By treating melanoma tumors with a compound called GW3965, researchers found they could reduce the tumor’s recruitment of blood vessels (red areas, bottom) when compared to a conventional anti-tumor drug (top). Because blood vessels are necessary for metastasis, the results suggest the compound could slow or halt the cancer’s spread.
Cancer is at its most curable when it’s caught before it spreads. That’s especially true in the case of melanoma, where survival rates can be as high as 97 percent when caught early—and as low as 15 percent if it’s not. New research at Rockefeller has now identified a promising route to slowing or even preventing the metastasis of melanoma cells—something no current therapy can effectively accomplish.
“In order to cure melanoma, you need to prevent metastasis. We have identified a molecular target and a drug that shows promise in accomplishing just that—suppressing the spread of this deadly cancer within the body” says co-first author Nora Pencheva, a researcher in Sohail Tavazoie’s laboratory and a 2014 recipient of the prestigious Harold M. Weintraub Graduate Student Award.
That newly identified molecular target is a protein called the liver-X-beta receptor. Although it is named for the organ in which it was first discovered, liver-X-beta is found in the nucleus of cells throughout the body. It belongs to a class of receptors that respond to chemical signals called hormones. Treatments for some reproductive cancers, such as those of the breast and prostate, have homed in on similar nuclear hormone receptors, but liver-X-beta is the first such receptor researchers have targeted in the fight against skin cancer.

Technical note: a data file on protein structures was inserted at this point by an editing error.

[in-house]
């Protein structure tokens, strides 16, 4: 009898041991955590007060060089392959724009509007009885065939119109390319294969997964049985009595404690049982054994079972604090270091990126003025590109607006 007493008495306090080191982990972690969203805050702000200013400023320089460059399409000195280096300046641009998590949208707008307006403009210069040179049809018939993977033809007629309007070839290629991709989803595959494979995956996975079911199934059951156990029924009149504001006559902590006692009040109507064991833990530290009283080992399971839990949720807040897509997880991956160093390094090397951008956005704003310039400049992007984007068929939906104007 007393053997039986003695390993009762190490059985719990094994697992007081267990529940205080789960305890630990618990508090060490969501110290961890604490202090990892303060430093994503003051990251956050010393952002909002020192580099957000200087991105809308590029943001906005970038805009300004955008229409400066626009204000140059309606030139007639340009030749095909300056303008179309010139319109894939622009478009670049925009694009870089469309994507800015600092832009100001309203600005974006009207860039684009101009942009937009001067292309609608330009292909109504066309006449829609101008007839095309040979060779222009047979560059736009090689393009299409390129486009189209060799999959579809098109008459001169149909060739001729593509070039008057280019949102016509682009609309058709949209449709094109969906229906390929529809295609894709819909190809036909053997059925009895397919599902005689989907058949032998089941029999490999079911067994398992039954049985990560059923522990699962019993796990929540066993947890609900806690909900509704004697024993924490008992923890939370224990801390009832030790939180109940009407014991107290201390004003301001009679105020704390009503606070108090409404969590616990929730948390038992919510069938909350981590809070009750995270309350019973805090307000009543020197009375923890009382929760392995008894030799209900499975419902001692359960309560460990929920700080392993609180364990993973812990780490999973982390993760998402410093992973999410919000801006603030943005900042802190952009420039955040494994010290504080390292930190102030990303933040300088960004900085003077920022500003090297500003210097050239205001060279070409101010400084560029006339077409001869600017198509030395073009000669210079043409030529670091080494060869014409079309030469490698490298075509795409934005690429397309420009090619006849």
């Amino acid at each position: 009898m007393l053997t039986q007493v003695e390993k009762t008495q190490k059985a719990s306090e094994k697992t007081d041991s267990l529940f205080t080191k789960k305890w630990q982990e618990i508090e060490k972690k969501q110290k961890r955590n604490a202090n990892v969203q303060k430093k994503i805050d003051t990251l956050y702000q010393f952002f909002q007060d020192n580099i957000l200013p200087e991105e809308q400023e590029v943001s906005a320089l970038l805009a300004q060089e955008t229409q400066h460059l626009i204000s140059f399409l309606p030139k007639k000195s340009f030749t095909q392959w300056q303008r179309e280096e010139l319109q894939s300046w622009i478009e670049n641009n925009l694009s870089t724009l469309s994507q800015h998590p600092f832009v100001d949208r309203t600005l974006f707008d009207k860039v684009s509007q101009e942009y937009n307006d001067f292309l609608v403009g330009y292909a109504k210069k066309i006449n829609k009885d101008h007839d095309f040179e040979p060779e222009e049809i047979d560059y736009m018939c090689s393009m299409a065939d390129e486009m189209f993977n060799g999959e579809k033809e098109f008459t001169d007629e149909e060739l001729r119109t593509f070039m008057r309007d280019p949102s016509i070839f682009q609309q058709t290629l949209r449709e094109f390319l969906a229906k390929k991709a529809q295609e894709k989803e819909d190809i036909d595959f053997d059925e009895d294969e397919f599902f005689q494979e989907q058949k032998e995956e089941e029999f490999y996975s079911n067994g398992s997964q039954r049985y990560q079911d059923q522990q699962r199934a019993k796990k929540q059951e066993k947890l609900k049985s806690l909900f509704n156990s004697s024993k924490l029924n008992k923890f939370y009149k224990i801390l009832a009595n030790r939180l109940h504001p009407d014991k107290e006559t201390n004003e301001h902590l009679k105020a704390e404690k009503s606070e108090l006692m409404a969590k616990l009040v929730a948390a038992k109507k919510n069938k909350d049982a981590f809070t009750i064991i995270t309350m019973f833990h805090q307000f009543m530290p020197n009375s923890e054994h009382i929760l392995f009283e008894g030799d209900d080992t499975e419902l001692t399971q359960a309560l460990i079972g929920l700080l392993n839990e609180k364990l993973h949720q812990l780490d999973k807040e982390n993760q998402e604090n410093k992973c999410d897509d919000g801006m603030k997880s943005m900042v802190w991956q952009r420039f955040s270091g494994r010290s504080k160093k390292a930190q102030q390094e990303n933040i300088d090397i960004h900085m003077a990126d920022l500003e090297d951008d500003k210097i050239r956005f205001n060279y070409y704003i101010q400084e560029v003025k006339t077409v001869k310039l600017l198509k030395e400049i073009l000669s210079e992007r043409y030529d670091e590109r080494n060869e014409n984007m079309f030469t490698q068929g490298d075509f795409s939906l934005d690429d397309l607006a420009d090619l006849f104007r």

Like other nuclear hormone receptors, liver-X receptors can control the expression of genes. In this case, the relevant gene codes for a protein known as ApoE, which Tavazoie’s group had previously discovered to have a potent ability to both suppress cancer cells’ ability to invade new tissue and the tumors’ ability to recruit blood vessels, cellular processes necessary for metastasis. This protein has already received scrutiny from scientists, including Rockefeller’s Jan Breslow, who studied its role in cardiovascular disease, and compounds have been developed targeting the liver-X pathway to lower cholesterol, although they never made it to human efficacy testing.
In research recently described Cell, the researchers treated mice bearing human and mouse melanoma cells with one such drug, called GW3965, which is known to increase levels of ApoE. They found this drug greatly reduced the progression of metastasis in the lungs and brain, but also suppressed the growth of tumors. The findings could have a significant impact on survival because the metastatic spread of cancer is the primary determinant of mortality in patients.
If further testing bears it out, this discovery may help fill a deadly gap in the arsenal against melanoma. Current therapies either target defects caused by a genetic mutation often linked with melanoma or they seek to stimulate the patient’s own immune system against the tumor. However, neither is approved for use in the clinic for reducing the likelihood that a tumor will metastasize.
“We are moving forward with testing the safety of a more potent version of this drug to make certain patients could tolerate this new anti-cancer agent at doses that are effective against melanoma. Our ultimate goal is to develop a treatment to reduce the risk of melanoma metastasis” says Tavazoie, who is Leon Hess Assistant Professor and Head of the Elizabeth and Vincent Meyer Laboratory of Systems Cancer Biology.
Provided by Rockefeller University